The dizzying tempo of North Korea’s ballistic missile and nuclear weapons development program is raising questions in Ottawa whether Canada too should join the American ballistic missile defence umbrella despite uncertainty over its efficacy, costs and any meaningful Canadian role in decision-making.
The latest missile test by North Korea and its furthest-reaching yet came hours after more than a dozen academics, security experts, diplomats and high ranking defence officials appeared in front of the House of Commons standing committee on national defence on Thursday to discuss whether Canada is ready to defend itself and its allies in the event of an attack by Pyongyang.
The stark message delivered by a top Canadian general was that Canada has nothing in its arsenal that could protect the country’s territory in the event of a ballistic missile nuclear strike by North Korea.
And under the current U.S. policy, the American military would not protect its northern neighbour from such an attack, said Lt.-Gen. Pierre St-Amand, the Canadian deputy commander of the binational North American Aerospace Defence Command (NORAD).
“The extent of the U.S. policy is not to defend Canada,” said St-Amand. “That’s the fact I can bring to the table.”
St-Amand said because Canada is not part of the U.S. ballistic missile defence (BMD) program, Canadian military personnel posted to NORAD would have no role in deciding what to do if a ballistic missile from North Korea or any other country was detected heading toward North America.
They would instead be passive observers, waiting to see whether U.S. officials would in fact decide to shoot down a missile or missiles heading toward Canada.
St-Amand’s testimony shattered a long-standing Canadian myth that the Americans will defend Canada against incoming missiles, Rob Huebert, a professor of political science at University of Calgary who also testified at the hearing, told Radio Canada International.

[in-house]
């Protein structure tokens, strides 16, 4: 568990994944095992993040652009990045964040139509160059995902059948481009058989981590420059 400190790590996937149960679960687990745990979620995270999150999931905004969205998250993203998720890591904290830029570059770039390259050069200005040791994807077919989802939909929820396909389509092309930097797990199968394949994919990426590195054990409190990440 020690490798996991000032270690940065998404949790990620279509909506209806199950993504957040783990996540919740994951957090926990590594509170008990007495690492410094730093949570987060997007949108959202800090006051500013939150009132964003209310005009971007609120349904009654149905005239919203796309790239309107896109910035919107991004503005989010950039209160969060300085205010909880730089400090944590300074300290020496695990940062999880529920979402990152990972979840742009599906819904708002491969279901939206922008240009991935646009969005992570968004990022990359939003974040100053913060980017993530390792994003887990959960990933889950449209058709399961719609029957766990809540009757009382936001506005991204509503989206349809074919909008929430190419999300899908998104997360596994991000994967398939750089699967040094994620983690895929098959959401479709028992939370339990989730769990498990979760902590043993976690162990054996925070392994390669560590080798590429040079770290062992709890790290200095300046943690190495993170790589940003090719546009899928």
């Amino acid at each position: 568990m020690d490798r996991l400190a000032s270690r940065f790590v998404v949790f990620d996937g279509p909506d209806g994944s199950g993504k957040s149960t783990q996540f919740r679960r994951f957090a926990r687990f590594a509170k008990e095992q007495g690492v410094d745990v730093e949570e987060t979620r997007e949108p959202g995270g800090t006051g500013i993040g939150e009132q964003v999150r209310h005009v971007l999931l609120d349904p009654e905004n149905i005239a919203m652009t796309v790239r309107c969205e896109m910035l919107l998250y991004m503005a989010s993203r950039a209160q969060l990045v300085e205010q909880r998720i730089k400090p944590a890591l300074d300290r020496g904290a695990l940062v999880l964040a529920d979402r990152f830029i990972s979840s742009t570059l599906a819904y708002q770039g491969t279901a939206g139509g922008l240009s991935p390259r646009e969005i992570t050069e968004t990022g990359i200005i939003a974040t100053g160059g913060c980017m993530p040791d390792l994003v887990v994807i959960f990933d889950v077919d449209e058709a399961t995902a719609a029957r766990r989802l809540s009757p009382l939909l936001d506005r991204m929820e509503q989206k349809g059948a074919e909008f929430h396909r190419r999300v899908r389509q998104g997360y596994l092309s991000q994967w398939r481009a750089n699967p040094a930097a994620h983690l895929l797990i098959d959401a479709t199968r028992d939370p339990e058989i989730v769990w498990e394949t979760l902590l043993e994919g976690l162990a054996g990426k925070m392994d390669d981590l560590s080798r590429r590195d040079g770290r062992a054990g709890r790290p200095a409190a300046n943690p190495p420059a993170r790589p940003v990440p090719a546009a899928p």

(click to listen to the full interview with Rob Huebert)Listen
“We are completely deluding ourselves if we automatically assume that under every single possibility the Americans will come to the forefront and defend us,” said Huebert, who teaches strategic studies.
Given the limited number of interceptor missiles available to U.S. commanders, they might feel compelled to reserve their missiles in case of a multiple missile launch by North Korea, Huebert said.
“If we’re not part of a treaty system, I can easily see where the America commander could be thinking that and by the time it gets overridden by a political leader who is obviously going to be focused on other issues it may be too late for Canada,” Huebert said. “I think it’s naïve for us to simply say we can defend Canada against a North Korean strike because the Americans will do it regardless of any form of an agreement.”
Huebert says he wholeheartedly agrees with the proponents of the idea of joining the U.S. ballistic missile defence program.
“It’s imperative that we talk to the Americans to get into the system, even if it’s coming in as junior or subordinate partner but just to lock us into the American system,” Huebert said.
The government may also want to think seriously about arming its future warships, the 15 or so Canadian Surface Combatants the government plans to build to replace the current fleet of Halifax-class frigates, with the Aegis Ballistic Missile Defence System, a U.S. developed platform to provide missile defence against short to intermediate-range ballistic missiles, Huebert said.
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